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This is a question My First Experience of the Internet

We remember when this was all fields, and lived a furtive life of dial-up modems and dodgy newsgroups. Tell us about how you came to love the internets.

(, Thu 22 Mar 2012, 11:56)
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Before I had the Internet, I dreamt of the Internet; I was 12, so the dream
consisted of me getting the Internet and then watching all of the pornography. I woke up even more excited about my future.

My first concious experience of the Internet was, still aged 12, at a 'net café', but not one of those trendy places with '@' symbols and paninis everywhere. It was quite clearly a man's spare room. My Grandfather took me and I used my allotted half-an-hour to learn about frogs. We had the interwebs installed at home a few months later.

Within a few days of getting online at home, I had a (utterly utterly terrible) website on Tripod. It had a spinning 3D Java clock, scrolling status bar text and countless interesting lists of things I liked. Soon it even had a page about Smurfs, in order of my favourite Smurf to least favourite Smurf. When I was a sad-offline-child, I'd been teaching myself Delphi (a (terrible) programming language); the Internets became the perfect place to flog my (free)wares. Doorz 3000 was a (terrible) Windows shell that somehow made it into PC Format and PC Answers magazines and is still used by some (terrible) people today. I also claim to have invented the word 'blog': one of my (terrible) applications was called 'Web log' and it would live in your system tray, download a static HTML file from your defined FTP server, add your latest entry into it, and reupload it. The executable was called blog.exe, this was before blogging was called blogging. I am aware this is just a coincidence, no one used this piece of software (it was terrible), but it is a good thing to throw out when I'm bored and pretending to be an Internet Millionaire at networking shindigs.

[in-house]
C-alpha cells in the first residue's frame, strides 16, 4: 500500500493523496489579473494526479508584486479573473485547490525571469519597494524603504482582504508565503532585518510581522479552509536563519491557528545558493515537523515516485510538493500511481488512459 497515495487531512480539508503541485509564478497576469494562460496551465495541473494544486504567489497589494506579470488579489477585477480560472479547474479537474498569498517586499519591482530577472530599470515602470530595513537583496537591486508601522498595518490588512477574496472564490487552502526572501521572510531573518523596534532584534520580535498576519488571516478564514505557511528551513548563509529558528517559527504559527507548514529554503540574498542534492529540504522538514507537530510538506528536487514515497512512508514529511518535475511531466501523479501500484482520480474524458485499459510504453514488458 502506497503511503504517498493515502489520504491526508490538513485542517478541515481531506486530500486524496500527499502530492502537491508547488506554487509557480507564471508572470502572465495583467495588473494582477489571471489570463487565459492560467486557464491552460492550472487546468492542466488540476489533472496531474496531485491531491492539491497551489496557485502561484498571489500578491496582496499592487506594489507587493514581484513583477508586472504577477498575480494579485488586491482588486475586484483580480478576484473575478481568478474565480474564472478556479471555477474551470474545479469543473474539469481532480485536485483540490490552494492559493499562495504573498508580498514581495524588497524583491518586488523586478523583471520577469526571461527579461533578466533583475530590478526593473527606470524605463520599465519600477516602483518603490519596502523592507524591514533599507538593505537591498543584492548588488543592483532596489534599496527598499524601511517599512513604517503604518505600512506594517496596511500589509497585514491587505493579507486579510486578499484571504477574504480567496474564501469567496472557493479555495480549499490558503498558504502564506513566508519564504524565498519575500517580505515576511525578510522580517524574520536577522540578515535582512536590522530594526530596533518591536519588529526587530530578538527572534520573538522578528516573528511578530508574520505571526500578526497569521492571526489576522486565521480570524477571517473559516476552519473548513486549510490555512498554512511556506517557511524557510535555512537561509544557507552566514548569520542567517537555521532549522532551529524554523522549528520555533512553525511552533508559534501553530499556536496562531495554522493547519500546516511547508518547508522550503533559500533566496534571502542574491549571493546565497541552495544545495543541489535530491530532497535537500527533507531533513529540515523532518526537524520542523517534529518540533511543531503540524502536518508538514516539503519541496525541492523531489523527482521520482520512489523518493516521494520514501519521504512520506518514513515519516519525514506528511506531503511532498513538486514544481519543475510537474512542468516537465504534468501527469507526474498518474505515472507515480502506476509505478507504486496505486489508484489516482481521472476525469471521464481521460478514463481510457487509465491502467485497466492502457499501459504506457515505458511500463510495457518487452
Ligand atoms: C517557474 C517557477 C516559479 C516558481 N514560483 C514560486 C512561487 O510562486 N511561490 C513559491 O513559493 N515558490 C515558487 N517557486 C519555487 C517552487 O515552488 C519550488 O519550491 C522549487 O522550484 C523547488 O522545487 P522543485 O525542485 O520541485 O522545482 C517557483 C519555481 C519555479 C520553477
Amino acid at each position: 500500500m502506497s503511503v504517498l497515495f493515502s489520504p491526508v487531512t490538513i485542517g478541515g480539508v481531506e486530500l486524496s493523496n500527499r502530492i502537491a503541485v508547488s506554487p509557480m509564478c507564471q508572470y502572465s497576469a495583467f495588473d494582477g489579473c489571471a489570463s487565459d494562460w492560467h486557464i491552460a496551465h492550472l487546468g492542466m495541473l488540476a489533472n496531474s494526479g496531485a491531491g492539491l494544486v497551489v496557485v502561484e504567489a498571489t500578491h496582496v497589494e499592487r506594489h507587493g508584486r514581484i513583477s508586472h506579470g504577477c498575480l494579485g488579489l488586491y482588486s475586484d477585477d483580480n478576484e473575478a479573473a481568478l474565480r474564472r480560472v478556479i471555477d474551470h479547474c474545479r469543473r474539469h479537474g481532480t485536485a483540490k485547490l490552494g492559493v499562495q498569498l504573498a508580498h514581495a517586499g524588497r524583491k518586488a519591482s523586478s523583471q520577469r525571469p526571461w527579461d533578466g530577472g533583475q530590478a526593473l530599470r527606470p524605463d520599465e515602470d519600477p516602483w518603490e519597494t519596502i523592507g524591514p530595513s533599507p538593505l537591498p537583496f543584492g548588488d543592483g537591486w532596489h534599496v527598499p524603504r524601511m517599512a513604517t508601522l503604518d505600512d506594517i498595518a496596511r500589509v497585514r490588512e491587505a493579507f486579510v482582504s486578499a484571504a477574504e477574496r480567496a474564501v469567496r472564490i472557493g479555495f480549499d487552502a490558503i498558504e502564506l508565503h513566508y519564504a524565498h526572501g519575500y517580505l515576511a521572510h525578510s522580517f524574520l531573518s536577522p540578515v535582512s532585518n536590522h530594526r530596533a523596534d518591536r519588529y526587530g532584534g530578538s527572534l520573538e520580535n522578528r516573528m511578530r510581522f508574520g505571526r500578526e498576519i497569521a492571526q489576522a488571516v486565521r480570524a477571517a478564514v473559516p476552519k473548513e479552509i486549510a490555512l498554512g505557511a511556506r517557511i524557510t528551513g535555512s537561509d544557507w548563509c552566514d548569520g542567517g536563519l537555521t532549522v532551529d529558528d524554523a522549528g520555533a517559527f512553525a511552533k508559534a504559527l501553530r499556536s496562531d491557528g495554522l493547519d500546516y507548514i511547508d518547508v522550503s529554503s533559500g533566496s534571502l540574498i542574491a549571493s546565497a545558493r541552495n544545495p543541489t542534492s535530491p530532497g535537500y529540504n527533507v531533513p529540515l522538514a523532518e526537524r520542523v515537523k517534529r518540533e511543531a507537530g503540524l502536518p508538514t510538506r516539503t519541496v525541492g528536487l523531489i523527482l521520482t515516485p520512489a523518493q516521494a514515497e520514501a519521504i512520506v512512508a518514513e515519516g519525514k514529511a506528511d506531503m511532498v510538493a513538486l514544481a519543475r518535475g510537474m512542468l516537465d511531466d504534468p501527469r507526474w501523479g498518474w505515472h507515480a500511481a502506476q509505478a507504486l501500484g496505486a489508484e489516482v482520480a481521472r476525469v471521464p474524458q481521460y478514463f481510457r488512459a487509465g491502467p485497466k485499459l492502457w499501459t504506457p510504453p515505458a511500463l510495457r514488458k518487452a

In 2002 I found b3ta, became an internet-pervert (thanks, Rob), bought fucksocks.co.uk and started asking for people to send me photographs of them with socks on their willies to add to the gallery of me and my friends. At the time I was routinely recognised around town for being the 'sock guy', half a million people have seen those photographs.